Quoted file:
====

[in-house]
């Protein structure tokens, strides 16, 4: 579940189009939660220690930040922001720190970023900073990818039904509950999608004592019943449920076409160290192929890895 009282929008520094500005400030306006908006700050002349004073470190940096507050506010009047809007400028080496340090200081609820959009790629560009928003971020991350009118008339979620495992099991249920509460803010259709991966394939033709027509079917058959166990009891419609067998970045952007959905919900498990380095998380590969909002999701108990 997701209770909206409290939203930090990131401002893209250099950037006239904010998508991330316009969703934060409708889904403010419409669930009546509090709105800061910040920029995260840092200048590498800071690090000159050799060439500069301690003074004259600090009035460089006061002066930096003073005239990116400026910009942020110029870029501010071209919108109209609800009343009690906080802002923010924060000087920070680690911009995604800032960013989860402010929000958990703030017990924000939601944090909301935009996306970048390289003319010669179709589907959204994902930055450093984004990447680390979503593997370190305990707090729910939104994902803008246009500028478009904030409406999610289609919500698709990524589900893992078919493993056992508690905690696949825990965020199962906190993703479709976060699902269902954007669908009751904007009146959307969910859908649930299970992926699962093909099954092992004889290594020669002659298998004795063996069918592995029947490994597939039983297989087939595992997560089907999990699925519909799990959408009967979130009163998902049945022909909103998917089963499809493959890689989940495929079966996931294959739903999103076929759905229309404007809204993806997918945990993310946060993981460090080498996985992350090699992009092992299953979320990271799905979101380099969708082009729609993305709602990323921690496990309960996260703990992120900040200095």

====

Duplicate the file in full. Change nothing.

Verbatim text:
[in-house]
């Protein structure tokens, strides 16, 4: 579940189009939660220690930040922001720190970023900073990818039904509950999608004592019943449920076409160290192929890895 009282929008520094500005400030306006908006700050002349004073470190940096507050506010009047809007400028080496340090200081609820959009790629560009928003971020991350009118008339979620495992099991249920509460803010259709991966394939033709027509079917058959166990009891419609067998970045952007959905919900498990380095998380590969909002999701108990 997701209770909206409290939203930090990131401002893209250099950037006239904010998508991330316009969703934060409708889904403010419409669930009546509090709105800061910040920029995260840092200048590498800071690090000159050799060439500069301690003074004259600090009035460089006061002066930096003073005239990116400026910009942020110029870029501010071209919108109209609800009343009690906080802002923010924060000087920070680690911009995604800032960013989860402010929000958990703030017990924000939601944090909301935009996306970048390289003319010669179709589907959204994902930055450093984004990447680390979503593997370190305990707090729910939104994902803008246009500028478009904030409406999610289609919500698709990524589900893992078919493993056992508690905690696949825990965020199962906190993703479709976060699902269902954007669908009751904007009146959307969910859908649930299970992926699962093909099954092992004889290594020669002659298998004795063996069918592995029947490994597939039983297989087939595992997560089907999990699925519909799990959408009967979130009163998902049945022909909103998917089963499809493959890689989940495929079966996931294959739903999103076929759905229309404007809204993806997918945990993310946060993981460090080498996985992350090699992009092992299953979320990271799905979101380099969708082009729609993305709602990323921690496990309960996260703990992120900040200095």